3/ “Am I trying to solve for 100% certainty – i.e. to escape uncertainty – or to develop a hypothesis and test it?” You are CHOOSING to feel uncertain. See this.

Counterintuition

You can tell inversion is important by how many variations on the theme we see.

  • Munger’s inversion, as described by Peter Bevelin:

“Thinking backwards, we can determine what actions must be avoided. As Charles Munger says, ‘If you were hired by the World Bank to help India, it would be very helpful to determine the three best ways to increase man-years of misery in India – and, then, turn around and avoid those ways.’ ”

Instead of asking how we can achieve a goal, we ask the opposite question: What don’t I want to achieve (non-goal)? What causes the non-goal? How can I avoid that? What do I now want to achieve? How can I do that?”

  • Tim Ferriss: “What if I did the opposite?”

And here, from complexity theory, counterintuition. (s/o Steeve for sending me the article)

People know intuitively where leverage points are,” he says. “Time after time I’ve done an analysis of a company, and I’ve figured out a leverage point — in inventory policy, maybe, or in the relationship between sales force and productive force, or in personnel policy. Then I’ve gone to the company and discovered that there’s already a lot of attention to that point. Everyone is trying very hard to push it IN THE WRONG DIRECTION!

[…]

Counterintuitive. That’s Forrester’s word to describe complex systems. Leverage points are not intuitive. Or if they are, we intuitively use them backward, systematically worsening whatever problems we are trying to solve.*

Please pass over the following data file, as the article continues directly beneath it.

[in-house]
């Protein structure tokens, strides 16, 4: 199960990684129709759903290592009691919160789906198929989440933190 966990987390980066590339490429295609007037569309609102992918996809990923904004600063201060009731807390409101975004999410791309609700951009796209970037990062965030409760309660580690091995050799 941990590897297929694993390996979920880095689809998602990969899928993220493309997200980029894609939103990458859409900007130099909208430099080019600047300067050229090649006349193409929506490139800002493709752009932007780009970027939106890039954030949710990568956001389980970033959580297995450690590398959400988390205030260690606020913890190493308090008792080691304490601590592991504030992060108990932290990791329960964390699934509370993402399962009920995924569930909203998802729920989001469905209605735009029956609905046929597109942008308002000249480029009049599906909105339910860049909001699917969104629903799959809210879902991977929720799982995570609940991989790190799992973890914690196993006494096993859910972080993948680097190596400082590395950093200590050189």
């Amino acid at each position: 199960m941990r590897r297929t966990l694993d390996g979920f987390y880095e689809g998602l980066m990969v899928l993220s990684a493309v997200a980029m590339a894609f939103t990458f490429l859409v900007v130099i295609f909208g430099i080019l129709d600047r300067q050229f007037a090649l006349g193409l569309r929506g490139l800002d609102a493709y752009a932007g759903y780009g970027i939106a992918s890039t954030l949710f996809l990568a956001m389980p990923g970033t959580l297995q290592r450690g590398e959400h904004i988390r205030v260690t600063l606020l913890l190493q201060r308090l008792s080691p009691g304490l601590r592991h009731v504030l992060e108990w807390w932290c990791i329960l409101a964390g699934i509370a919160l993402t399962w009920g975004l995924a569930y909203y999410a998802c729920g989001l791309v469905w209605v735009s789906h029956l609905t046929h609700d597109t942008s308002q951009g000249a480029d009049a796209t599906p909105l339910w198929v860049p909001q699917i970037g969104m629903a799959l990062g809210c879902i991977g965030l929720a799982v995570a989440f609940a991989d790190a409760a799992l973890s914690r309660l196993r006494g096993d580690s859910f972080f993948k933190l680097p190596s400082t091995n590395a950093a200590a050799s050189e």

The systems analysts I know have come up with no quick or easy formulas for finding leverage points. When we study a system, we usually learn where leverage points are. But a new system we’ve never encountered? Well, our counterintuitions aren’t that well developed. Give us a few months or years and we’ll figure it out. And we know from bitter experience that, because of counterintuitiveness, when we do discover the system’s leverage points, hardly anybody will believe us.

The idea of developing counterintuition is useful because it sits at the heart of the practice. It’s the work behind Munger’s point:

“Any year that you don’t destroy one of your best-loved ideas is probably a wasted year.”

The willingness to disorient ourselves, to unmoor from conviction into discovering, openness, learning.

So, instead of – rather in addition to – intuition, another skill: counterintuition.

Continue reading “Counterintuition”

Seeking clarity

The mistake is seeking clarity from the past. Grasping for the wisps and echoes of the clarity one had, the memory of clarity. Which is? Really, just memory of a feeling – the feeling of relief from cloudiness, of attainment, all that. But not clarity itself.

Clarity is right here, right now. It is in the dissatisfaction with this existence, this moment, this room, this apartment, this apparent lack of progress, this situation – ultimately with this experience, which is oneself.

Clarity is here, and it is what I was turning away from.

Adventures on the open sea

Seneca, on a journey by sea:

[…] I headed straight for Nesis over the open water to cut out all the intervening curves of the coast-line. Now when I had got so far across that it made no odds whether I went on or turned back, first of all the smoothness which had tempted me to my undoing disappeared.

I left home and school for a yearlong adventure a few months ago. Low risk because I’m returning to finish school after that, but now all the old choices and uncertainties are drawn into sharper relief. Which was exactly the intention, I remind myself.

Seneca:

[…] I was suffering the torments of that sluggish brand of seasickness that will not bring one relief, the kind that upsets the stomach without clearing it.

It’s supposed to be uncomfortable, because you’ve not yet forged yourself into the person who can do it comfortably. It’s about becoming that person.